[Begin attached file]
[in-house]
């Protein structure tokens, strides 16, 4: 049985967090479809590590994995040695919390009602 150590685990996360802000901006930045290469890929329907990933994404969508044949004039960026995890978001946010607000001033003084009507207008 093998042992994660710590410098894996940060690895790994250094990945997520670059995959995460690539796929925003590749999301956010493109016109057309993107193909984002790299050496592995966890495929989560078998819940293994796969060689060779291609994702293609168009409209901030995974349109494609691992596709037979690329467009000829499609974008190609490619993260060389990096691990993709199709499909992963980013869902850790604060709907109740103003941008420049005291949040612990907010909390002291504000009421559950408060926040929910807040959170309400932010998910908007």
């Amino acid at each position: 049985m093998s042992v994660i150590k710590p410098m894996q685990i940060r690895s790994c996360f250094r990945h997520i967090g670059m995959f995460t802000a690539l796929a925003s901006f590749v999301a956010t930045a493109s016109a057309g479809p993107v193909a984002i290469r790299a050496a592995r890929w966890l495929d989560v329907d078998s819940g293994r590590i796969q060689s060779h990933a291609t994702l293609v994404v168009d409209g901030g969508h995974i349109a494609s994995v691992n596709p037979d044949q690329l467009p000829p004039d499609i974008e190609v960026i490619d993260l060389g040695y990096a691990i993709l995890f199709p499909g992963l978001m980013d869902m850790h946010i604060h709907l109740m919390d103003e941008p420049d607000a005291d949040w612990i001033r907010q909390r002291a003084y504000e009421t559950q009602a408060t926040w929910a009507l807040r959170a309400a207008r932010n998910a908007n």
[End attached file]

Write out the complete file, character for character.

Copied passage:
[in-house]
């Protein structure tokens, strides 16, 4: 049985967090479809590590994995040695919390009602 150590685990996360802000901006930045290469890929329907990933994404969508044949004039960026995890978001946010607000001033003084009507207008 093998042992994660710590410098894996940060690895790994250094990945997520670059995959995460690539796929925003590749999301956010493109016109057309993107193909984002790299050496592995966890495929989560078998819940293994796969060689060779291609994702293609168009409209901030995974349109494609691992596709037979690329467009000829499609974008190609490619993260060389990096691990993709199709499909992963980013869902850790604060709907109740103003941008420049005291949040612990907010909390002291504000009421559950408060926040929910807040959170309400932010998910908007």
């Amino acid at each position: 049985m093998s042992v994660i150590k710590p410098m894996q685990i940060r690895s790994c996360f250094r990945h997520i967090g670059m995959f995460t802000a690539l796929a925003s901006f590749v999301a956010t930045a493109s016109a057309g479809p993107v193909a984002i290469r790299a050496a592995r890929w966890l495929d989560v329907d078998s819940g293994r590590i796969q060689s060779h990933a291609t994702l293609v994404v168009d409209g901030g969508h995974i349109a494609s994995v691992n596709p037979d044949q690329l467009p000829p004039d499609i974008e190609v960026i490619d993260l060389g040695y990096a691990i993709l995890f199709p499909g992963l978001m980013d869902m850790h946010i604060h709907l109740m919390d103003e941008p420049d607000a005291d949040w612990i001033r907010q909390r002291a003084y504000e009421t559950q009602a408060t926040w929910a009507l807040r959170a309400a207008r932010n998910a908007n």